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UPDATE: Studio Reported Near Settlement in Indie Retailer Lawsuits

15 Apr, 2002 By: Thomas K. Arnold

Warner Home Video has offered to settle a pair of retailer lawsuits against the studios and Blockbuster Inc. over alleged price-fixing and antitrust violations in relation to the sale of rental-priced VHS cassettes.

Houston attorney Jim Moriarty, representing the plaintiffs, confirmed studio-source reports that Warner Home Video offered $14.5 million to settle the suits, one filed three years ago in Texas and the other in January 2001 in California.

The settlement offer, sources say, covers both Warner titles and product from MGM Home Entertainment that the supplier distributed prior to the two companies' dissolving their distribution agreement in early 1999.

David Bishop, group president and COO for MGM Home Entertainment, said MGM “has not entered into any settlement offer and has not had any discussions with the plaintiffs regarding this reported settlement.”

At press time, Moriarty said the settlement offer could be signed within a matter of days.

“But you know how lawyers are,” he said. “We've got to take a look at all the paperwork.”

Warner executives could not be reached for comment.

Moriarty added that Warner and MGM “were the first studios to bail out of the scam” in which Blockbuster received allegedly preferential terms. Studios had argued that the same deals Blockbuster got were available to other retailers, but Moriarty disputes this.

“No independent retailer could get the same deal Blockbuster and the other big chains got until long after the suits were filed,” he said.

Both Warner and MGM still offer revenue-sharing to retailers. Warner's revenue-sharing deal with Blockbuster expired in February and was not renewed, sources say. Bishop confirmed that MGM still has its revenue-sharing deal with Blockbuster and similar deals are available to all retailers.

MGM has consistently been lauded by retailers and distributors for its copy-depth incentives, including revenue-sharing.

Moriarty said of all the defendants named in the two suits, only Warner and MGM have level playing fields for all their customers.

“[Warner Home Video president] Warren Lieberfarb is one smart guy who figured out they had created an 800-pound gorilla [with Blockbuster],” Moriarty said. “He worked to level the playing field.

“It's interesting that Warner was the first to go back to parity, and isnow first to put real money on the table.”

Moriarty noted that the settlement offer affects about 250 individual litigants in California and Texas representing about 500 stores, but not the class action portion of the lawsuit. However, he said “we're going to nonsuit” both Warner and MGM from the class action.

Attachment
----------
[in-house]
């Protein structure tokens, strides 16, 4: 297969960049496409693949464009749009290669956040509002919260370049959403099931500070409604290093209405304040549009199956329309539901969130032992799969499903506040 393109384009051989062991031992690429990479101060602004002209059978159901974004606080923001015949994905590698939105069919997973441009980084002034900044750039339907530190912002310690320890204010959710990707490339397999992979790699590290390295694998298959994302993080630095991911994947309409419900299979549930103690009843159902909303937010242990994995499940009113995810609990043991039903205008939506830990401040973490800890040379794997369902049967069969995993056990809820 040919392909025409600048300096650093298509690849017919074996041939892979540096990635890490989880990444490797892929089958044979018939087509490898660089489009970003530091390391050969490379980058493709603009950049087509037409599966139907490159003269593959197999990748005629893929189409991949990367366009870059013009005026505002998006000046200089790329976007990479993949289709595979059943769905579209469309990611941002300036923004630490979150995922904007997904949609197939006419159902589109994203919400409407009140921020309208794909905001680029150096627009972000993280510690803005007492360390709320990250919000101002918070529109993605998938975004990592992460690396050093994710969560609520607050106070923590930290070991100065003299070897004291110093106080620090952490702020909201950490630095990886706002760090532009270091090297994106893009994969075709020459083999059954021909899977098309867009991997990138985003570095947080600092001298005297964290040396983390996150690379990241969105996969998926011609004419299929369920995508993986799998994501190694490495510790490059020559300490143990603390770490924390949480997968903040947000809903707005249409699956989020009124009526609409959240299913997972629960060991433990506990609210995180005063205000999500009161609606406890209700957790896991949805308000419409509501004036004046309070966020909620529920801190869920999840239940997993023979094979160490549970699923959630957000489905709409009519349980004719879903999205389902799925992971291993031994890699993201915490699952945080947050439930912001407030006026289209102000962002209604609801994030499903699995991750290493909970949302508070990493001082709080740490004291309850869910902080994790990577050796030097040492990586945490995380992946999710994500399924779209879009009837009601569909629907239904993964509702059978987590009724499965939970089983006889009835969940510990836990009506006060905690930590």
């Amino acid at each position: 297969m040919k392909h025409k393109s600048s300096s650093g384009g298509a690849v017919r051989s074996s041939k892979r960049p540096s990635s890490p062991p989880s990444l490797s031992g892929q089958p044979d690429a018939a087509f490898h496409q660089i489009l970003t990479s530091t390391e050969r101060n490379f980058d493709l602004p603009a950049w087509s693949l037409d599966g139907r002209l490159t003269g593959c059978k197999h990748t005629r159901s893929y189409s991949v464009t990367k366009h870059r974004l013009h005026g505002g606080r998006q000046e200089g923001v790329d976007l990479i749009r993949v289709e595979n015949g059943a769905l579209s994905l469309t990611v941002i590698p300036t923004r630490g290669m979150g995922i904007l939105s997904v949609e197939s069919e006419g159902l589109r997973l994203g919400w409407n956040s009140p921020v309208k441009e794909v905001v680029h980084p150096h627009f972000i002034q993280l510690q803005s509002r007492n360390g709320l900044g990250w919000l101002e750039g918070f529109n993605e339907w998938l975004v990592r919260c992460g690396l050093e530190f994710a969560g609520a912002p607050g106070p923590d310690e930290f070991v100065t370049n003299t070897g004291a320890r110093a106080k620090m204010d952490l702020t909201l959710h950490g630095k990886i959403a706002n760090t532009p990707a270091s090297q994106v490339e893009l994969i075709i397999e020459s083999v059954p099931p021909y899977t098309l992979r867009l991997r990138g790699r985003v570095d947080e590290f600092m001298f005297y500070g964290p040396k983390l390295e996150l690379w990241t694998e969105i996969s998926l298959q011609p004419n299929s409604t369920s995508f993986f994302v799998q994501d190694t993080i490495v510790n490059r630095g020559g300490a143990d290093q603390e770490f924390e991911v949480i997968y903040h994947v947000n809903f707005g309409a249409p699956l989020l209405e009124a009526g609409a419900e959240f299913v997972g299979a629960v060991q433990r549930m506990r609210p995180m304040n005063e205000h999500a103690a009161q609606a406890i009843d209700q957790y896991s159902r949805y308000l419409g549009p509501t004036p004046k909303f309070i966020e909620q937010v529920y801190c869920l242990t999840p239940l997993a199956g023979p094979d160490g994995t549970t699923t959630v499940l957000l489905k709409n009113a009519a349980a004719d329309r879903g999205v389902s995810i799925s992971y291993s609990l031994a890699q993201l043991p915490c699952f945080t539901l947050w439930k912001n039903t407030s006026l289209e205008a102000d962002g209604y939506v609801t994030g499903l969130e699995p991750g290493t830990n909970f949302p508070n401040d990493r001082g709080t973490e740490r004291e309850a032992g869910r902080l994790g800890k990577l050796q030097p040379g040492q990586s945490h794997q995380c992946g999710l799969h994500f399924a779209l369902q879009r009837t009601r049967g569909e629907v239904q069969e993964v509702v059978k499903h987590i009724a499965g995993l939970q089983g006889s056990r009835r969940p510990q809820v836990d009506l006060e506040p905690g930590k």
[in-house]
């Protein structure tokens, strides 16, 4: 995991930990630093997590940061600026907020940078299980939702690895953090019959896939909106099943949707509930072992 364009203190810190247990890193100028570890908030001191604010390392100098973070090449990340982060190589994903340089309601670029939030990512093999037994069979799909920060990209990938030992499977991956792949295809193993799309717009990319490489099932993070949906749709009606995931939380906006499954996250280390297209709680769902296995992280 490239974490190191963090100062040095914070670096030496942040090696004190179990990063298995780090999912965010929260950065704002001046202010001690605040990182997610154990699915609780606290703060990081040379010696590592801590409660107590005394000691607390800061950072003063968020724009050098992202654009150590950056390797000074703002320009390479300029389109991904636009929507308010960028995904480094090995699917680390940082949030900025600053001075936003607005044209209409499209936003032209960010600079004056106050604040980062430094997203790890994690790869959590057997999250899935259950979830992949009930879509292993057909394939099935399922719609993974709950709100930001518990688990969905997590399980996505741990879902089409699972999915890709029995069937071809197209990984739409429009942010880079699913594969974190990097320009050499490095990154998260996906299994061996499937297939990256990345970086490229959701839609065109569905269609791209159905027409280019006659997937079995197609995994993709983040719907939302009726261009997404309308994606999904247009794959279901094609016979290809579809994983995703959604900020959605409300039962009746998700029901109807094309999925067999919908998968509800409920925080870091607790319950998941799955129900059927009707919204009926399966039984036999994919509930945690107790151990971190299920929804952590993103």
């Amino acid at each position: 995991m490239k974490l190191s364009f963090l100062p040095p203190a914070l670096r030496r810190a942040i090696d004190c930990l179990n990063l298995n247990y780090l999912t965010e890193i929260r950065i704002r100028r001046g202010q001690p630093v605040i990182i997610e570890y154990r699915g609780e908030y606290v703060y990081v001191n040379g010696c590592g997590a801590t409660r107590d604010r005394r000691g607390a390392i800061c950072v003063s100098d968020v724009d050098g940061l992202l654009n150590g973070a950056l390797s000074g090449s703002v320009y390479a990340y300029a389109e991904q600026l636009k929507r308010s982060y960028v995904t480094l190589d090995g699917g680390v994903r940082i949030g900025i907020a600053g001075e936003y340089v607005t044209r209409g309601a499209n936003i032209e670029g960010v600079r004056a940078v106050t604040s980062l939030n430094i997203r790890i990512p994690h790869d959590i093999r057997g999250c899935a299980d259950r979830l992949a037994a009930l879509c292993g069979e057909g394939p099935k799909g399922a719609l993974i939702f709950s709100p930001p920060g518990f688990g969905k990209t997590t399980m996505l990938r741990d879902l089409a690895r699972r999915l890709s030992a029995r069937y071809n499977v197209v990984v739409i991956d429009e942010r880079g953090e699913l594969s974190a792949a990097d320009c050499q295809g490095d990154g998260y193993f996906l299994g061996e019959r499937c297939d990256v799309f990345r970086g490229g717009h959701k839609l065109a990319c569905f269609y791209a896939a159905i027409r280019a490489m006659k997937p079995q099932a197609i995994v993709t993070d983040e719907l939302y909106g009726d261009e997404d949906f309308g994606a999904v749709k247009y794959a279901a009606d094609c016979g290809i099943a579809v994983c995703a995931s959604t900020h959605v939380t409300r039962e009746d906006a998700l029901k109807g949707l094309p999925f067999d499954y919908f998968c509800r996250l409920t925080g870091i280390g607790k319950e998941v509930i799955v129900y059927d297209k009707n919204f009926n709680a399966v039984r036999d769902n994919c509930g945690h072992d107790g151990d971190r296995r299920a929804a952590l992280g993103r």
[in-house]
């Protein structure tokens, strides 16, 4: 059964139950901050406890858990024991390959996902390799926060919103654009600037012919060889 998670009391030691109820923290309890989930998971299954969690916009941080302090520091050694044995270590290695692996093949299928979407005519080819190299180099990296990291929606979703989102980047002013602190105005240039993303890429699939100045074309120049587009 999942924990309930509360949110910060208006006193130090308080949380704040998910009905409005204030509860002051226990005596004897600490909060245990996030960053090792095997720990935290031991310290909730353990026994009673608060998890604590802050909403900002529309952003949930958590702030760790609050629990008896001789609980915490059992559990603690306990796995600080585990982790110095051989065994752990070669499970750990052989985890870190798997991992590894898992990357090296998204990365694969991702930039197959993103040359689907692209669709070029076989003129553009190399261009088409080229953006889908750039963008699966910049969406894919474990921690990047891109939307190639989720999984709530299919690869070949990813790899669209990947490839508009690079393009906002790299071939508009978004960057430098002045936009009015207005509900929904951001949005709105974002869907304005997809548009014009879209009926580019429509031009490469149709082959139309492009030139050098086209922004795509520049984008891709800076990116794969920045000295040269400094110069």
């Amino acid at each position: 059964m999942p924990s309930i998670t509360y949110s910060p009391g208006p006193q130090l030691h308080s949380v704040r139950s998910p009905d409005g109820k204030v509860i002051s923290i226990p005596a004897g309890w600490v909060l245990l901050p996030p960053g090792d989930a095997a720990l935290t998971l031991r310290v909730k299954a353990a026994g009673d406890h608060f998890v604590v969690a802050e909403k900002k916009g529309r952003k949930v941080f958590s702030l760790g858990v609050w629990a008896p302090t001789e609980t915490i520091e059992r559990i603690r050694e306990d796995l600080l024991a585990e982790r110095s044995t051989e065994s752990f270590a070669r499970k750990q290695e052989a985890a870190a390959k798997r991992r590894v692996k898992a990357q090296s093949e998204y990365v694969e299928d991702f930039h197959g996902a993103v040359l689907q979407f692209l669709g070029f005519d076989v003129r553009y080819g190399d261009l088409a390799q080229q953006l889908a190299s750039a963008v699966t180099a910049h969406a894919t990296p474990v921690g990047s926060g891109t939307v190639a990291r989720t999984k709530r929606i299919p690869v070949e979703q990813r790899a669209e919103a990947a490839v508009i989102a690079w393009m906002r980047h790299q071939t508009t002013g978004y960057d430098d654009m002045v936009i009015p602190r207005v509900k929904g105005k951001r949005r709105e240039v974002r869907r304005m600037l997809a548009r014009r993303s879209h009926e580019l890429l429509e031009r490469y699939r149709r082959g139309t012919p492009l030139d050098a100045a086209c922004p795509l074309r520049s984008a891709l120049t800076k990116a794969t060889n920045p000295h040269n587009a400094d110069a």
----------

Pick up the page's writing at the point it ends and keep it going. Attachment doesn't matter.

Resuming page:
Moriarty would not comment further on the settlement offer, referring further questions to Warner counsel Linda Smith. Smith did not return phone calls.

The legal actions against the studios and Blockbuster stem from allegedly preferential revenue-sharing deals that were cut in secret beginning in late 1997. These deals, independent retailers charged, allowed Blockbuster to bring in vast quantities of newly released videocassettes at prices significantly lower than competitors had to pay.

This preferential pricing then allowed Blockbuster to build market share through such promotions as the guaranteed availability of new releases and extended rental periods -- promotions with which the independents could not compete.

The indies allege that, in turn, led to thousands of independent retailers going out of business.

The independent retailers sought both damages and court orders barring the practice under federal and California antitrust laws. Judges in Texas and California denied them class status, forcing those who wished to pursue the case to proceed on their own.

In addition to Warner and MGM, studio defendants in the suits are Buena Vista Home Entertainment, Columbia TriStar Home Entertainment, 20th Century Fox Home Entertainment, Universal Studios Home Video, Viacom Inc., Viacom chairman Sumner Redstone and Viacom units Paramount Home Entertainment and Blockbuster Inc.

No other studio executives would comment on the settlement offer. Retailers involved in the actions could either not be reached for comment or would not comment.

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